Sunday, February 5, 2017

The Economy of the Marathas Part II: Rise and Fall of the Peshwai

Peshwa Baji Rao I (Wikipedia Commons)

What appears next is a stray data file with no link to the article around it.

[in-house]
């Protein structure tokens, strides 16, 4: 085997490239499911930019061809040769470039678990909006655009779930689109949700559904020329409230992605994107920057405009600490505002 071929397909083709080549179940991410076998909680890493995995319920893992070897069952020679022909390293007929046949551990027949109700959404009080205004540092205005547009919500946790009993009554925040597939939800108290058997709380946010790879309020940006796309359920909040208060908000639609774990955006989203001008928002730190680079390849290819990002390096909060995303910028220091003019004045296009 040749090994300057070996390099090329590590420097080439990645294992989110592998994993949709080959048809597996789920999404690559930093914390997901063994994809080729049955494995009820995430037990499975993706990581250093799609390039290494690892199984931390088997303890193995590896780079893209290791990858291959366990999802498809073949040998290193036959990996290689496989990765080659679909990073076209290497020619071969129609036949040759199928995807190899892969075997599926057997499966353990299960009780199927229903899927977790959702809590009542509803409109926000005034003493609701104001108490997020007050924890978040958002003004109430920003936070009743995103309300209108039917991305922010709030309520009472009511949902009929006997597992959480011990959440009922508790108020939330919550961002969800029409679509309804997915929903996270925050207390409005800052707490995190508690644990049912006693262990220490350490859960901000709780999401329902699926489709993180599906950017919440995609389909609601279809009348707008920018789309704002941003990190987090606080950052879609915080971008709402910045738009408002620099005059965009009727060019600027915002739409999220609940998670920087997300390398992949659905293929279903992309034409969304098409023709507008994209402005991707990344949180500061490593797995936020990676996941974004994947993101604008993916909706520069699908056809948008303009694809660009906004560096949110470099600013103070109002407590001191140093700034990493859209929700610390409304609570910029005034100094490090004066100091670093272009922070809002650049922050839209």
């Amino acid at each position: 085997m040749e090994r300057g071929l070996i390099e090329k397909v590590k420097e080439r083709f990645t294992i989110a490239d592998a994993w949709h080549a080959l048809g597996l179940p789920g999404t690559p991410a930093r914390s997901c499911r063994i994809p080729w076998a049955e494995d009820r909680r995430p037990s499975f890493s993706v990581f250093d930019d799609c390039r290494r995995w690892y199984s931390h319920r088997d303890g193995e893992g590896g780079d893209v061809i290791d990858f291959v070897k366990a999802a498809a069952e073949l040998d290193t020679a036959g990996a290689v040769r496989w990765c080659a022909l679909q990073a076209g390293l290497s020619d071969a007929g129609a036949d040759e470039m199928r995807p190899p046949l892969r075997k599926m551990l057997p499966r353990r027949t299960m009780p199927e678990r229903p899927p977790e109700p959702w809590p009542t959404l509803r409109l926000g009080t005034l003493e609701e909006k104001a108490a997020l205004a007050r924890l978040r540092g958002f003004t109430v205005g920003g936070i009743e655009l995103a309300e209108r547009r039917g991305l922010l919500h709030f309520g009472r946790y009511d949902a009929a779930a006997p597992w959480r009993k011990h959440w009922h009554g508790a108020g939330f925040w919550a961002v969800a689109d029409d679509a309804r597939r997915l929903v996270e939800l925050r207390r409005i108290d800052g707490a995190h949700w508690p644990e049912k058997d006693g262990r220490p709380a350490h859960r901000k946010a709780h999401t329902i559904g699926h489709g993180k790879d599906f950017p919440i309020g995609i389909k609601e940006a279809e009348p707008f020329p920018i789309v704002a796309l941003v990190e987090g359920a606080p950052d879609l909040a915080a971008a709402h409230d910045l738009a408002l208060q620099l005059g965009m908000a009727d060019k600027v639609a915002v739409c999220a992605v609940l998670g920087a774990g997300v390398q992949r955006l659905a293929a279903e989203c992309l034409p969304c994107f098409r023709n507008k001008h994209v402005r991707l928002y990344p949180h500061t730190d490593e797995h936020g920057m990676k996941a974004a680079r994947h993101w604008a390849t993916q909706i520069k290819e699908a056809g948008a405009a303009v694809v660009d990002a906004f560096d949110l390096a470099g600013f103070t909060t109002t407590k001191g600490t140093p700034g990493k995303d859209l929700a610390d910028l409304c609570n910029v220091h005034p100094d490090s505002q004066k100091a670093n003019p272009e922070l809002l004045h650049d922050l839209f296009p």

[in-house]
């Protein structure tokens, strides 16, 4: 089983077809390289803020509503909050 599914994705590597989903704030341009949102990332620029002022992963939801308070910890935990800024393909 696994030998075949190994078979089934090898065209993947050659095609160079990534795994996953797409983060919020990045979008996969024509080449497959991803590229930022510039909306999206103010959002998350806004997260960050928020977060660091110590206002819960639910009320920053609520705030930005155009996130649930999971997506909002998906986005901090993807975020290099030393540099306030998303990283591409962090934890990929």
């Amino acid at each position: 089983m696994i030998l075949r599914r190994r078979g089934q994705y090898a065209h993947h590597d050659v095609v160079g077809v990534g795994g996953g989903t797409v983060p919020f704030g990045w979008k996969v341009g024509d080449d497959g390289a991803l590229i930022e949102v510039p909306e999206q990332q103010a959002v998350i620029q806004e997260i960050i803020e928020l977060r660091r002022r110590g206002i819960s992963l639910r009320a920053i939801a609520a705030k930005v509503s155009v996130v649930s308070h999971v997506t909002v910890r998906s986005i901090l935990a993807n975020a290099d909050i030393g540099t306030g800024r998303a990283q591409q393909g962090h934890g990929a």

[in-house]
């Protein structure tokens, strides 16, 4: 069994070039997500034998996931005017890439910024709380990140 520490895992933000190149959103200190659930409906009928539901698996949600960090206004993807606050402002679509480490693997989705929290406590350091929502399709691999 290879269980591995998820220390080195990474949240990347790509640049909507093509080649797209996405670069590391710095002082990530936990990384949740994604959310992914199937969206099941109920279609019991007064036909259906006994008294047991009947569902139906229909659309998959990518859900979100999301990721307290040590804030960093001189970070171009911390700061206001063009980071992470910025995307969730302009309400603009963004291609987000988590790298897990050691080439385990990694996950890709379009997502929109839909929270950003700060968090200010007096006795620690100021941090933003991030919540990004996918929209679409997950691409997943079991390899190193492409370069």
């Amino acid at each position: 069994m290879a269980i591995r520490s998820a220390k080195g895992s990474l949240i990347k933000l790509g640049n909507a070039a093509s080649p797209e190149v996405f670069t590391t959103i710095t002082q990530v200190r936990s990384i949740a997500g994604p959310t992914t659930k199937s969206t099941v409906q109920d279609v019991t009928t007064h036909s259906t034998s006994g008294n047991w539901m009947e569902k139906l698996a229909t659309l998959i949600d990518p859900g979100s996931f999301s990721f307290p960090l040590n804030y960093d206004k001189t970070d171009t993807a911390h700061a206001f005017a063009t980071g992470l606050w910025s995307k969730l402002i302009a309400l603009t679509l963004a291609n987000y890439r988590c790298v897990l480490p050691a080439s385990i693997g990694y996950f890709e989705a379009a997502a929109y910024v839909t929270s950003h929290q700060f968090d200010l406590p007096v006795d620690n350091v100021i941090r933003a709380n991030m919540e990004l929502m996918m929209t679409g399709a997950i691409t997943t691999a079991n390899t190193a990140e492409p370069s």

With the death of Chhatrapati Shivaji, a period of uncertainty had hit the Maratha kingdom. The Mughals under Aurangzeb’s leadership had left no stone unturned in hitting the Marathas hard. Shivaji’s son Sambhaji was taken captive, and the torture leading to his death eventually has been well documented. His brother Rajaram ascended the throne in order to stabilize the sinking confidence of the Maratha power, though for all practical purposes it was Rani Tarabai who held the reigns of the throne, given how ill Rajaram was. Sambhaji’s son Shahu ji was still a prisoner of Aurangzeb at the time when Rajaram passed away, and Tarabai officially took over the regency. To keep the jagirdars loyal to the throne in this delicate political time, Shahu ji scrapped the key provision of not making jagirdari and other offices hereditary. When Shahu declared himself the king of the Marathas at Satara in 1708, he had to recognize these Maratha chieftains as his hereditary jagirdars. Moreover, his own generals invaded and captured some territories in the Deccan and Gujarat, and were recognized as his feudatory states such as the Bhonsles of Nagpur (Fukazawa 1987). This had a direct bearing in the stabilization and the future expansion of the state post Aurangzeb’s death, with the Peshwas or the hereditary Prime Ministers of Chhatrapati seizing the initiative and expanding the borders and influence of the Maratha gerua flag with the swallow symbol on it far and wide. However, there were significant economic results of the same – the economy of the Maratha empire shifted centers from Satara, the seat of the Chhatrapati, to Poona, the seat of power of the Peshwas. The diarchy resulted in significant impoverishment of the Maratha court, evidenced by the records of the court of that time.